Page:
Isel Royale Kevin ProescholdIn July 2016, Wilderness Watch submitted comments supporting Alternative A, “No Action,” in the National Park Service’s Isle Royale Wolves EIS Public Scoping. This would allow wolves to come to and go from the island based on natural migration. The Park Service is also considering different translocation alternatives that would bring wolves to the island from the mainland, though Wilderness Watch does not such such manipulations of the wolf population on Isle Royale.

Wolves
are relative newcomers to Isle Royale, the largest island in Lake Superior, having arrived in the late 1940s after crossing a 14-mile ice bridge from Ontario to the Michigan island. They became part of the world’s longest-running and most famous predator-prey study (along with the island’s moose). The wolf population has averaged 25, but this year was down to two. Wolves have come and gone from Isle Royale over the years as ice bridges have permitted. But inbreeding and other factors associated with their isolation have caused the wolf population to steadily decline for many years. In February of 2015, three wolves crossed the ice to Isle Royale, but returned to the mainland after five days, despite the abundant moose population on Isle Royale.

 

With the wolf population now at only two, many are calling for capturing wolves from the mainland and translocating them to the island, where they are likely to suffer the same “inbred and deformed” future as those currently there. The motivations for exiling the mainland wolves to the island are primarily to continue the predator-prey study and to satisfy tourist desires to see or hear wolves. There is some concern that Isle Royale’s moose population—the wolves’ primary prey—could explode, but moose numbers are declining throughout the upper Midwest to the point they have been proposed for listing as a threatened or endangered species.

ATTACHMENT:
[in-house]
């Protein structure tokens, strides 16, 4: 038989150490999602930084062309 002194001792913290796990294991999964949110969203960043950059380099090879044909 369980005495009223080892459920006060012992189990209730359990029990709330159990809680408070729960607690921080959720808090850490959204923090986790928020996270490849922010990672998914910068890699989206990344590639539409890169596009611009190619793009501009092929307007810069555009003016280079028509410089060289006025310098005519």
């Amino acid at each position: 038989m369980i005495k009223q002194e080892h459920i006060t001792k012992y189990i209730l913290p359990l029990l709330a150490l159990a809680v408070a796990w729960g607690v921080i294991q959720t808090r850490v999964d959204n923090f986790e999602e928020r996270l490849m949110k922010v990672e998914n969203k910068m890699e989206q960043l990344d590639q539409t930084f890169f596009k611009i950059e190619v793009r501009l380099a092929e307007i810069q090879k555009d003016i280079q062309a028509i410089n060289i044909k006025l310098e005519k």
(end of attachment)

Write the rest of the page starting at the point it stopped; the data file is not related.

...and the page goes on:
The National Park Service is considering four alternatives:

Alternative A: No action. Wolves would come and go based on natural migration.

Alternative B: NPS would engage in a one-time (over three years) translocation of wolves to extend their longevity on the Island.

Alternative C: NPS would translocate wolves as often as needed over the long-term to maintain a wolf population on the Island.

Alternative D: NPS would continue current management of allowing natural processes to control, but could bring wolves to the Island in the future if certain conditions related to prey or vegetation are met.


Ninety-nine percent of Isle Royale’s 134,000 acres is Wilderness and Alternative A is the only one that honors and upholds the area’s wilderness status.

 

Wilderness Watch works to protect wolves in Wildernesses across the country, including going to federal court several times to protect them from trapping, shooting, and other forms of harassment. We believe that in Wilderness natural processes, not human demands, should determine whether predators stay or go. For this reason, Wilderness Watch strongly supports Alternative A, the no-action alternative, which would honor and preserve the area’s wilderness character while letting the wolves decide if they want to recolonize Isle Royale.

Read Wilderness Watch's scoping comments

Read the NPS scoping letter.

• For more information and to read a thorough and thoughtful analysis of the wolf translocation issue by Franz Camenzind, PhD, visit: bit.ly/IsleRoyale


2015:

In late August 2015, Wilderness Watch submitted scoping comments on the National Park Service (NPS) proposal dealing with wolves, moose, and vegetation in the Isle Royale Wilderness in Lake Superior in Michigan. Because of its wilderness designation, Wilderness Watch urged the NPS to not manipulate the wolf and moose populations, but rather to let Isle Royale remain an untrammeled, unmanipulated Wilderness as intended under the 1964 Wilderness Act.


Read Wilderness Watch's comments.

Photo: Kevin Proescholdt

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